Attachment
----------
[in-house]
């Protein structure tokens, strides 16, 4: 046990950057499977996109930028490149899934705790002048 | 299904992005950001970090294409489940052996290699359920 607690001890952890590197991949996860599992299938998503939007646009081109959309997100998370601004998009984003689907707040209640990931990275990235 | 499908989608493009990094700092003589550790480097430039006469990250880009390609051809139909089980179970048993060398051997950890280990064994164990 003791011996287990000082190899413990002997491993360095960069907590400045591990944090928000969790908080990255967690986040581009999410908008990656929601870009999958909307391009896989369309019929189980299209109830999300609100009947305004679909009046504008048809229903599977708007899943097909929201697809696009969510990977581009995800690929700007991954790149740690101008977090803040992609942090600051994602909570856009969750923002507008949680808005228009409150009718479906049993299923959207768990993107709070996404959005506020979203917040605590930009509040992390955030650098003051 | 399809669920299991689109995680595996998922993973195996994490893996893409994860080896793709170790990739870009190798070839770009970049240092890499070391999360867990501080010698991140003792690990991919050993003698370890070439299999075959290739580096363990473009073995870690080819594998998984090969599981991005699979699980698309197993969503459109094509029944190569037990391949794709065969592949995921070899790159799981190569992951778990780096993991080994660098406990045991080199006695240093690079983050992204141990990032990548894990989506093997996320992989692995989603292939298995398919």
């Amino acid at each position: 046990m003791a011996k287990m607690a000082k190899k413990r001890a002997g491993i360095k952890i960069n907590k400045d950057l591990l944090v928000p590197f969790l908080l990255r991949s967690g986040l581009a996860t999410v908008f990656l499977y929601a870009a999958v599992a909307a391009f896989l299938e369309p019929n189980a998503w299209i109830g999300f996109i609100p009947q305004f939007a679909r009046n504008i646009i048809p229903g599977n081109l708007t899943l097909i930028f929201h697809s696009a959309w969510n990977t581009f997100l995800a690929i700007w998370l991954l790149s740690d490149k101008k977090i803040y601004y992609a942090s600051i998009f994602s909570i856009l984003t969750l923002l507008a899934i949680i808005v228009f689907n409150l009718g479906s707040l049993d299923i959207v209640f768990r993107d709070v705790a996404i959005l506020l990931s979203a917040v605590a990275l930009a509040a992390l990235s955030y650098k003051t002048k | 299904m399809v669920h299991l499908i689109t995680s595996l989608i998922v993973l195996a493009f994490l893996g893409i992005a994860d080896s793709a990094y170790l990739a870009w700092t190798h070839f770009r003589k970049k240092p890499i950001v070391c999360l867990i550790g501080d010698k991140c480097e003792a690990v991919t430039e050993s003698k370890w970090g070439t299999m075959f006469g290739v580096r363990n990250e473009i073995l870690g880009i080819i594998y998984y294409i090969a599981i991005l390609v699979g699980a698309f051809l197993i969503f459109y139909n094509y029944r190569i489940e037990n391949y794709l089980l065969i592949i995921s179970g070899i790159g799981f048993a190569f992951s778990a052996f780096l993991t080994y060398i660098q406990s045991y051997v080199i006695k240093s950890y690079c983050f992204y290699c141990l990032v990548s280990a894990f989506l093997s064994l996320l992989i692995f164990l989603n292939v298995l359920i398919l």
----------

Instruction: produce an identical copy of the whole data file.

[in-house]
């Protein structure tokens, strides 16, 4: 046990950057499977996109930028490149899934705790002048 | 299904992005950001970090294409489940052996290699359920 607690001890952890590197991949996860599992299938998503939007646009081109959309997100998370601004998009984003689907707040209640990931990275990235 | 499908989608493009990094700092003589550790480097430039006469990250880009390609051809139909089980179970048993060398051997950890280990064994164990 003791011996287990000082190899413990002997491993360095960069907590400045591990944090928000969790908080990255967690986040581009999410908008990656929601870009999958909307391009896989369309019929189980299209109830999300609100009947305004679909009046504008048809229903599977708007899943097909929201697809696009969510990977581009995800690929700007991954790149740690101008977090803040992609942090600051994602909570856009969750923002507008949680808005228009409150009718479906049993299923959207768990993107709070996404959005506020979203917040605590930009509040992390955030650098003051 | 399809669920299991689109995680595996998922993973195996994490893996893409994860080896793709170790990739870009190798070839770009970049240092890499070391999360867990501080010698991140003792690990991919050993003698370890070439299999075959290739580096363990473009073995870690080819594998998984090969599981991005699979699980698309197993969503459109094509029944190569037990391949794709065969592949995921070899790159799981190569992951778990780096993991080994660098406990045991080199006695240093690079983050992204141990990032990548894990989506093997996320992989692995989603292939298995398919």
């Amino acid at each position: 046990m003791a011996k287990m607690a000082k190899k413990r001890a002997g491993i360095k952890i960069n907590k400045d950057l591990l944090v928000p590197f969790l908080l990255r991949s967690g986040l581009a996860t999410v908008f990656l499977y929601a870009a999958v599992a909307a391009f896989l299938e369309p019929n189980a998503w299209i109830g999300f996109i609100p009947q305004f939007a679909r009046n504008i646009i048809p229903g599977n081109l708007t899943l097909i930028f929201h697809s696009a959309w969510n990977t581009f997100l995800a690929i700007w998370l991954l790149s740690d490149k101008k977090i803040y601004y992609a942090s600051i998009f994602s909570i856009l984003t969750l923002l507008a899934i949680i808005v228009f689907n409150l009718g479906s707040l049993d299923i959207v209640f768990r993107d709070v705790a996404i959005l506020l990931s979203a917040v605590a990275l930009a509040a992390l990235s955030y650098k003051t002048k | 299904m399809v669920h299991l499908i689109t995680s595996l989608i998922v993973l195996a493009f994490l893996g893409i992005a994860d080896s793709a990094y170790l990739a870009w700092t190798h070839f770009r003589k970049k240092p890499i950001v070391c999360l867990i550790g501080d010698k991140c480097e003792a690990v991919t430039e050993s003698k370890w970090g070439t299999m075959f006469g290739v580096r363990n990250e473009i073995l870690g880009i080819i594998y998984y294409i090969a599981i991005l390609v699979g699980a698309f051809l197993i969503f459109y139909n094509y029944r190569i489940e037990n391949y794709l089980l065969i592949i995921s179970g070899i790159g799981f048993a190569f992951s778990a052996f780096l993991t080994y060398i660098q406990s045991y051997v080199i006695k240093s950890y690079c983050f992204y290699c141990l990032v990548s280990a894990f989506l093997s064994l996320l992989i692995f164990l989603n292939v298995l359920i398919l």